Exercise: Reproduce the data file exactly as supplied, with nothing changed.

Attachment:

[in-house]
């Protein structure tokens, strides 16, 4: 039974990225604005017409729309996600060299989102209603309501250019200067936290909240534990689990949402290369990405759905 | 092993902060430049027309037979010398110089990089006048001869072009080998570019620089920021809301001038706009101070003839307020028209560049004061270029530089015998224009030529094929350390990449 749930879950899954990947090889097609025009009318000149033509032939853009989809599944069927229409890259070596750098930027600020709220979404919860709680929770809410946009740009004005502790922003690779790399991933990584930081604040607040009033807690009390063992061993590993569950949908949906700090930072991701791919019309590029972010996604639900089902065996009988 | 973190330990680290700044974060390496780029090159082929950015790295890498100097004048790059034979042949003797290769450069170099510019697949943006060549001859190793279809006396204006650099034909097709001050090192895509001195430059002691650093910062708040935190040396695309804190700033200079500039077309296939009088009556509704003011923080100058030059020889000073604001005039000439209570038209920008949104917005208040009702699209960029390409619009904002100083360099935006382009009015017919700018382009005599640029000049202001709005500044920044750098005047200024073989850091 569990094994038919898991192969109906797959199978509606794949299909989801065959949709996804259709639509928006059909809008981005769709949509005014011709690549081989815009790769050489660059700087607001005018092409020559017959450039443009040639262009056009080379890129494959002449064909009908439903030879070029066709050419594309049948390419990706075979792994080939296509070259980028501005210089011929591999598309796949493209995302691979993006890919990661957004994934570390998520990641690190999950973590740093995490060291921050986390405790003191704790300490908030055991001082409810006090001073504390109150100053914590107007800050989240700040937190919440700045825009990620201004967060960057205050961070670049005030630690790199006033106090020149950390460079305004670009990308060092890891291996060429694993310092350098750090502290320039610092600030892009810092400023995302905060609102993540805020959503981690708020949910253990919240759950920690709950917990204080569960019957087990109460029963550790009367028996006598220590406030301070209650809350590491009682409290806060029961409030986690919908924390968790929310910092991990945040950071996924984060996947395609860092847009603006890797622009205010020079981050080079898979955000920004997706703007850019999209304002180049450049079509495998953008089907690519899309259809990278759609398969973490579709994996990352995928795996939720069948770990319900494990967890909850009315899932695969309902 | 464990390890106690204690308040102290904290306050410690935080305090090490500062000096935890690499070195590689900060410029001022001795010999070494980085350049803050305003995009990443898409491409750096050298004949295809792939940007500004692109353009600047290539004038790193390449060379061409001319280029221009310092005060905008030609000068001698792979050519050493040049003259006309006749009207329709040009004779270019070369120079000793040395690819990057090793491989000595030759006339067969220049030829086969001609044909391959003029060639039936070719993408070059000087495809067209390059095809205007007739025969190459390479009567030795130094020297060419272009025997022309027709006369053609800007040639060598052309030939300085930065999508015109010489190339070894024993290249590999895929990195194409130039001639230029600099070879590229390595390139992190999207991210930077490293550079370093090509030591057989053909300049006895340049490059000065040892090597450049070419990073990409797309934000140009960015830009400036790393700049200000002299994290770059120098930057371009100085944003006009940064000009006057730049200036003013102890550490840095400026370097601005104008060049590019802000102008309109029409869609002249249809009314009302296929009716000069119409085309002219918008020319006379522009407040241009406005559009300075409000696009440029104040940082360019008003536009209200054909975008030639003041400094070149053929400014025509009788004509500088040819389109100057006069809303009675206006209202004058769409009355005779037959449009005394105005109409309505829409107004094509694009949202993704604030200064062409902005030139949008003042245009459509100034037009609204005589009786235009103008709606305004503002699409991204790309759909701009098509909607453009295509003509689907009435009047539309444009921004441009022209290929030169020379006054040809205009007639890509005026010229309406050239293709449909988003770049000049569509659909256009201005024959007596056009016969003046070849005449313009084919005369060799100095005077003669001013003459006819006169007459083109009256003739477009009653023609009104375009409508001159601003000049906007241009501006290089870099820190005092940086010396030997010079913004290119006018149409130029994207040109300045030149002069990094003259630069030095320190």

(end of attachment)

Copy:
[in-house]
């Protein structure tokens, strides 16, 4: 039974990225604005017409729309996600060299989102209603309501250019200067936290909240534990689990949402290369990405759905 | 092993902060430049027309037979010398110089990089006048001869072009080998570019620089920021809301001038706009101070003839307020028209560049004061270029530089015998224009030529094929350390990449 749930879950899954990947090889097609025009009318000149033509032939853009989809599944069927229409890259070596750098930027600020709220979404919860709680929770809410946009740009004005502790922003690779790399991933990584930081604040607040009033807690009390063992061993590993569950949908949906700090930072991701791919019309590029972010996604639900089902065996009988 | 973190330990680290700044974060390496780029090159082929950015790295890498100097004048790059034979042949003797290769450069170099510019697949943006060549001859190793279809006396204006650099034909097709001050090192895509001195430059002691650093910062708040935190040396695309804190700033200079500039077309296939009088009556509704003011923080100058030059020889000073604001005039000439209570038209920008949104917005208040009702699209960029390409619009904002100083360099935006382009009015017919700018382009005599640029000049202001709005500044920044750098005047200024073989850091 569990094994038919898991192969109906797959199978509606794949299909989801065959949709996804259709639509928006059909809008981005769709949509005014011709690549081989815009790769050489660059700087607001005018092409020559017959450039443009040639262009056009080379890129494959002449064909009908439903030879070029066709050419594309049948390419990706075979792994080939296509070259980028501005210089011929591999598309796949493209995302691979993006890919990661957004994934570390998520990641690190999950973590740093995490060291921050986390405790003191704790300490908030055991001082409810006090001073504390109150100053914590107007800050989240700040937190919440700045825009990620201004967060960057205050961070670049005030630690790199006033106090020149950390460079305004670009990308060092890891291996060429694993310092350098750090502290320039610092600030892009810092400023995302905060609102993540805020959503981690708020949910253990919240759950920690709950917990204080569960019957087990109460029963550790009367028996006598220590406030301070209650809350590491009682409290806060029961409030986690919908924390968790929310910092991990945040950071996924984060996947395609860092847009603006890797622009205010020079981050080079898979955000920004997706703007850019999209304002180049450049079509495998953008089907690519899309259809990278759609398969973490579709994996990352995928795996939720069948770990319900494990967890909850009315899932695969309902 | 464990390890106690204690308040102290904290306050410690935080305090090490500062000096935890690499070195590689900060410029001022001795010999070494980085350049803050305003995009990443898409491409750096050298004949295809792939940007500004692109353009600047290539004038790193390449060379061409001319280029221009310092005060905008030609000068001698792979050519050493040049003259006309006749009207329709040009004779270019070369120079000793040395690819990057090793491989000595030759006339067969220049030829086969001609044909391959003029060639039936070719993408070059000087495809067209390059095809205007007739025969190459390479009567030795130094020297060419272009025997022309027709006369053609800007040639060598052309030939300085930065999508015109010489190339070894024993290249590999895929990195194409130039001639230029600099070879590229390595390139992190999207991210930077490293550079370093090509030591057989053909300049006895340049490059000065040892090597450049070419990073990409797309934000140009960015830009400036790393700049200000002299994290770059120098930057371009100085944003006009940064000009006057730049200036003013102890550490840095400026370097601005104008060049590019802000102008309109029409869609002249249809009314009302296929009716000069119409085309002219918008020319006379522009407040241009406005559009300075409000696009440029104040940082360019008003536009209200054909975008030639003041400094070149053929400014025509009788004509500088040819389109100057006069809303009675206006209202004058769409009355005779037959449009005394105005109409309505829409107004094509694009949202993704604030200064062409902005030139949008003042245009459509100034037009609204005589009786235009103008709606305004503002699409991204790309759909701009098509909607453009295509003509689907009435009047539309444009921004441009022209290929030169020379006054040809205009007639890509005026010229309406050239293709449909988003770049000049569509659909256009201005024959007596056009016969003046070849005449313009084919005369060799100095005077003669001013003459006819006169007459083109009256003739477009009653023609009104375009409508001159601003000049906007241009501006290089870099820190005092940086010396030997010079913004290119006018149409130029994207040109300045030149002069990094003259630069030095320190």